Many Australian speed surfers analyze their results on, and Denis did. However, it appears that either does not use SDoP filters, or does not use them correctly. If we assume that Denis' problem had more to do with putting the watch under water than with being surrounded by mountains (which was not a problem when he was not swimming), then this problem might affect many other speed surfers, and needs to be addressed (there's also a problem with the alpha 500 numbers being wrong for this track).

Now, how about my favorite GPS analysis software, GPS Action Replay Pro (GPSAR, which I used to create all the screen shots above)? Unfortunately, the results are not pretty:
GPSAR calculates a top speed of 64.55 knots! Based on the settings shown in the speed dialog, GPSAR does not have any SDoP filtering at all, and thus arrives at incorrect results.

So, here's the bottom line:
  • Accuracy estimates are fantastic to automatically identify bad data can lead to very large over-estimates - even fake "world records"
  • and GPS Action Replay Pro do not appear to have functioning SDoP filters at this point in time; any data analyzed with either software should be carefully checked!
  • GPSResults has SDoP filters that can correctly identify artifacts such as the ones described here; however, as I have shown in a previous blog entry, the default settings may not be adequate to catch smaller errors, which can overstate speeds by a knot or two
As mentioned above, Denis's data files are available on I also made zip files with the data from my previous post about GW-60 accuracy for Boro's data and for the 6-GPS test drive.
Added May 28, 2017:
In a comment to this post made today, Mathew made the bold statement "You dont need SDoP - just have a sensible acceleration filter". Well, acceleration filter can indeed be helpful to identify some problems, but they can not identify all problems that SDoP filters can find. The program GPS Action Replay does have an acceleration filter, but using it (which is an extra step that most users won't do) does not fix the problem. Applying a 3 m/s2 acceleration filter in the current version of GPSAction Replay (5.23) removed 801 points from Denis' track:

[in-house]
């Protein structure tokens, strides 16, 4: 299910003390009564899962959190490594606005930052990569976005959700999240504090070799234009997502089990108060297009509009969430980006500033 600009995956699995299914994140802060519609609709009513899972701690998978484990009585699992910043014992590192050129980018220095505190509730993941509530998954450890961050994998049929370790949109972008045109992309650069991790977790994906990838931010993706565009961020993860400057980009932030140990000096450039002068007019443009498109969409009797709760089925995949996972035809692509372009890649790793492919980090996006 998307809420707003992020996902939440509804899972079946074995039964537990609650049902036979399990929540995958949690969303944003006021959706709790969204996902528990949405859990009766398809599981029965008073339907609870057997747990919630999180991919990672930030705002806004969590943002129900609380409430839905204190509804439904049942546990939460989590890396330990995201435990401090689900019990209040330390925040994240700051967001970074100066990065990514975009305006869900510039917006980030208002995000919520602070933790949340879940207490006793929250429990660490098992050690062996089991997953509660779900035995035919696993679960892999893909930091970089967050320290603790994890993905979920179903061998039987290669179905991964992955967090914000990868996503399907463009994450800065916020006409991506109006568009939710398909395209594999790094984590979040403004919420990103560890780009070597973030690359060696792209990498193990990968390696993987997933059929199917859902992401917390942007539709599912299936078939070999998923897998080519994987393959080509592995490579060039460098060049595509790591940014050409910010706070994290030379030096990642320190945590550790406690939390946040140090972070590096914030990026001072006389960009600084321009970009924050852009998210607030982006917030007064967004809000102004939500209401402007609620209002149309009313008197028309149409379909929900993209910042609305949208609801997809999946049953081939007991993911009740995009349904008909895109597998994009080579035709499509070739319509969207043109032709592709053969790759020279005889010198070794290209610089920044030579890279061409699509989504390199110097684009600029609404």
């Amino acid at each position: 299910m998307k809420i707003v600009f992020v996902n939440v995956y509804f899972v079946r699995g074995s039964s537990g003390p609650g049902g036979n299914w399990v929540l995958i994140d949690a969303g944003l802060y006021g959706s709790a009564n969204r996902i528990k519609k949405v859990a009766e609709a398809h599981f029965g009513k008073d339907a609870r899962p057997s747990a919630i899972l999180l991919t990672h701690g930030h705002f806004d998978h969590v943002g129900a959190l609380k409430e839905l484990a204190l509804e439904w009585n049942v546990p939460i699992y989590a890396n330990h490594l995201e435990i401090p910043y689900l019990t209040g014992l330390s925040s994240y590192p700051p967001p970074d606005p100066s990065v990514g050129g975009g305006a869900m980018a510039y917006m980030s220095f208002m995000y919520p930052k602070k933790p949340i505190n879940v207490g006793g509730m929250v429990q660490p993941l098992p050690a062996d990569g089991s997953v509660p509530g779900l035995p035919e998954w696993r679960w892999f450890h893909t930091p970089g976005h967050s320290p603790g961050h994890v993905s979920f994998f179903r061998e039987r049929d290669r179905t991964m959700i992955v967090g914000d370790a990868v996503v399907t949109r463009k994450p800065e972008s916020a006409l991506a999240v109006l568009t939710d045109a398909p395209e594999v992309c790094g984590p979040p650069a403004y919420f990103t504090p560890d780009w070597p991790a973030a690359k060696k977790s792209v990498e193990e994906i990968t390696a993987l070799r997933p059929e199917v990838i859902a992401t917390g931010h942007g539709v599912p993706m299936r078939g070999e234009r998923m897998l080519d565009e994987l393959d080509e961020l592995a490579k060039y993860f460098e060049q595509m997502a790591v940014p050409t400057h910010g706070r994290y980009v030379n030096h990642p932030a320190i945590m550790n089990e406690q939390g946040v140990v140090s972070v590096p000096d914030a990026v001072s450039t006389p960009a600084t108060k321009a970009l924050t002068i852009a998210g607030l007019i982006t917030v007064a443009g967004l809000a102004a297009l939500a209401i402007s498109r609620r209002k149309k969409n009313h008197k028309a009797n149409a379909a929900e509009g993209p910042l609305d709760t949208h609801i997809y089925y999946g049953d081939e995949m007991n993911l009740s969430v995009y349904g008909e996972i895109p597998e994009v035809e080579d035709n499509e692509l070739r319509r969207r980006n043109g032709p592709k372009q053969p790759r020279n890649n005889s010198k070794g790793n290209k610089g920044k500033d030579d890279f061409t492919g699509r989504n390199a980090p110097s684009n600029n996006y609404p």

But afterwards, the speed table still shows a top 2 second speed that is 17 knots to high:
That's a little better than the 64.55 knots before the filter, but still wrong. Perhaps this is a bug in GPS Action Replay that could be fixed - but acceleration filters can, by definition, only identify some artifacts: those with too much acceleration. In case of artifacts that remain high for a few seconds, acceleration filters will fail. Here's an example, using RealSpeed and the problem trace I described in my next post:
Here, the speed increases from less than 1 knot to 20.5 knots in 0.2 seconds, and then to 24.7 knots. After that, the speed remains around 23-25 knots for more than 2 seconds. The acceleration filter identifies the first 2 points, and also a few points at the end of the artifact (shown in red); but the points in the middle have low acceleration and look fine to the filter, which is why they are shown in green. Even after applying the acceleration filter, this data set still gives a 2 second "top speed" that is from an artifact, and 4 knots higher than the real top speed in this track. But the SDoP values in this region, which are all above 3, make it very clear that the data cannot be trusted and should be discarded.

Another example of errors which acceleration filters cannot catch, but SDoP filter can, are the more subtle 1-2 knot errors that can result from using an underhand grip in speed runs, with the watch facing downward and the lower arm blocking the GPS signal. It remains to be seen, however, what the best thresholds and implementation details for SDoP filters are that can catch such artifacts, without throwing out "good" data where just a single data point has higher-than-usual error values. That requires looking at a bunch of GPS files in detail to see how to separate the good from the bad, and will take a while.